As the days went on, I started to feel more and more miserable and it was made worse by the fact that none of the managers talked to me about working hours, pay rates, receptionist training and so on. I had to take every day as it came and was unaware of what lay in store for me. It wasn't until Friday afternoon whilst speaking to the main manager that it became clear that Quest had been leading me on and that the receptionist training was first of all unavailable until December and something they could not promise me. It made me rethink my situation over the weekend and it was obvious that this would be the end of another career-path for me. I suppose a lot of it has to do with pride as well as the knowledge that being a housekeeper here was not going to bring me any further opportunities to grow in the industry. And since Quest is a small chain, housekeeping was all they could offer me.
And so it was back to square one on the job front. The relaxed attitude towards job-recruitment was starting to frustrate me. Sure, it is great that employers are so lax about rules and regulations, but it also means that quite often you do not get to understand the fine print until much later in the game. I never even saw or signed a contract whilst at Quest! And had they been up front with me and taken the time to take me through the work requirements and long term employment plan, I would have been able to save myself from diving into another disappointment. After a week of sulking and sending endless e-mails to what seemed like a gazillion businesses, companies, organisations, you-name-it, I decided that it was time to go for a different approach. The sectors which were "absolutely" and "immediately" going to get me a job, because of my "incredible" language and people skills turned out to be a dead end. And in all honesty, I was getting sick and tired of hearing people's nonsense of how "easy" it would be for me to find something as well as the cliché "you will be fine" and "everything will be alright". Do you have an omniscient glass ball I am not aware of? No? Well, then quit feeding me false hope! And so I went for the one thing which seemed impossible ("too many laws", "too many restrictions", "you do not possess the right qualifications") and chased my dream of being an early childhood teacher/ educator...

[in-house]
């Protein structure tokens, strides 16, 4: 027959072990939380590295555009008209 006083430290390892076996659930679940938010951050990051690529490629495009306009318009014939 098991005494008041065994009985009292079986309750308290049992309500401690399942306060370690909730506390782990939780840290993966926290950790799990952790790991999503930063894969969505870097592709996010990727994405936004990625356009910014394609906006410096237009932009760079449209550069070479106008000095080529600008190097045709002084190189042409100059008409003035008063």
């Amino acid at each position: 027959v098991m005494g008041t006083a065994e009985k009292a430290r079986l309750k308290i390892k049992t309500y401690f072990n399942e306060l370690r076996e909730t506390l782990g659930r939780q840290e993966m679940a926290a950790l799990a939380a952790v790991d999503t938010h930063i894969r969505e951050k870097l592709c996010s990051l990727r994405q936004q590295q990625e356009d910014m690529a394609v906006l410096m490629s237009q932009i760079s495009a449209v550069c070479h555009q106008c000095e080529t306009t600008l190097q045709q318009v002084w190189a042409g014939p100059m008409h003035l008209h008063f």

Armed with a full case-study including a CV, a personally addressed cover letter, printed references glorifying my existence and copies of every possible document, I began my career hunt and stormed into every childcare centre in Darwin and suburbs. Being able to hand in a complete file really worked to my advantage as it stressed how serious I was about this. Within a few weeks I had landed myself interviews at the best childcare centres in Australia, one in particular which I had set my eyes on for months but could not previously get through to. Euphoria!
Unfortunately, neither of my interviews could be scheduled for that same week, so there was another week of anxious thumb-twiddling awaiting me. And once the interview with my favoured childcare centre was done, dusted and successful, I was challenged to a bureaucratic conundrum, with another long waiting time, which is still in full swing today...
But... - and there is in fact a very happy "but" to this story - I can now at last let you all in on the fact that very soon, I too will be a working woman! More details on where, what, why, how, and so on will follow once everything is set in stone. There is still a slight chance that things will go pear shaped, but I am obviously hoping that I at last struck the right chord! We shall see! One thing is certain, never take someone's word when it comes to job-hunting or anyone who utters the words "you'll be fine"! I learnt that much!
Much love, a very happy Emilie xxx